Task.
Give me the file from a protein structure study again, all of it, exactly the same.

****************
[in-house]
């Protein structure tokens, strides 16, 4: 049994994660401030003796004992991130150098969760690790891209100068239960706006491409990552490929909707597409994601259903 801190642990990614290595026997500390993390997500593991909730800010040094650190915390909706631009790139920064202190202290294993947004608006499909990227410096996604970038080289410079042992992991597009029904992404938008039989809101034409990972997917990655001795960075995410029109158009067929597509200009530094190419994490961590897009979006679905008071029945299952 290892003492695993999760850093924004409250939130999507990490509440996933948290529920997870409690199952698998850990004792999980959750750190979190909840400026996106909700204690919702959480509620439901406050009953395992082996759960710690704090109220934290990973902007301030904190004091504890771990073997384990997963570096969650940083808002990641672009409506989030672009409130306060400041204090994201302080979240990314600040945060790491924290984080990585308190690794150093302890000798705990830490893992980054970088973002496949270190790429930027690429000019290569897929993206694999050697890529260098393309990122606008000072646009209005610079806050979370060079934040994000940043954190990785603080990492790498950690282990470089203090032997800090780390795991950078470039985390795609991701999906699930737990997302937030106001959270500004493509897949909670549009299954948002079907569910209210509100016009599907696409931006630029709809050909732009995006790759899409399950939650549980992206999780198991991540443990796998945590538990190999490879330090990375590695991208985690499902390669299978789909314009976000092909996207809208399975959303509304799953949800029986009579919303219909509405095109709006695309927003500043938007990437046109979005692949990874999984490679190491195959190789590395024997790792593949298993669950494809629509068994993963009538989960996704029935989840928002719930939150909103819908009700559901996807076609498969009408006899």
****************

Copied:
[in-house]
């Protein structure tokens, strides 16, 4: 049994994660401030003796004992991130150098969760690790891209100068239960706006491409990552490929909707597409994601259903 801190642990990614290595026997500390993390997500593991909730800010040094650190915390909706631009790139920064202190202290294993947004608006499909990227410096996604970038080289410079042992992991597009029904992404938008039989809101034409990972997917990655001795960075995410029109158009067929597509200009530094190419994490961590897009979006679905008071029945299952 290892003492695993999760850093924004409250939130999507990490509440996933948290529920997870409690199952698998850990004792999980959750750190979190909840400026996106909700204690919702959480509620439901406050009953395992082996759960710690704090109220934290990973902007301030904190004091504890771990073997384990997963570096969650940083808002990641672009409506989030672009409130306060400041204090994201302080979240990314600040945060790491924290984080990585308190690794150093302890000798705990830490893992980054970088973002496949270190790429930027690429000019290569897929993206694999050697890529260098393309990122606008000072646009209005610079806050979370060079934040994000940043954190990785603080990492790498950690282990470089203090032997800090780390795991950078470039985390795609991701999906699930737990997302937030106001959270500004493509897949909670549009299954948002079907569910209210509100016009599907696409931006630029709809050909732009995006790759899409399950939650549980992206999780198991991540443990796998945590538990190999490879330090990375590695991208985690499902390669299978789909314009976000092909996207809208399975959303509304799953949800029986009579919303219909509405095109709006695309927003500043938007990437046109979005692949990874999984490679190491195959190789590395024997790792593949298993669950494809629509068994993963009538989960996704029935989840928002719930939150909103819908009700559901996807076609498969009408006899």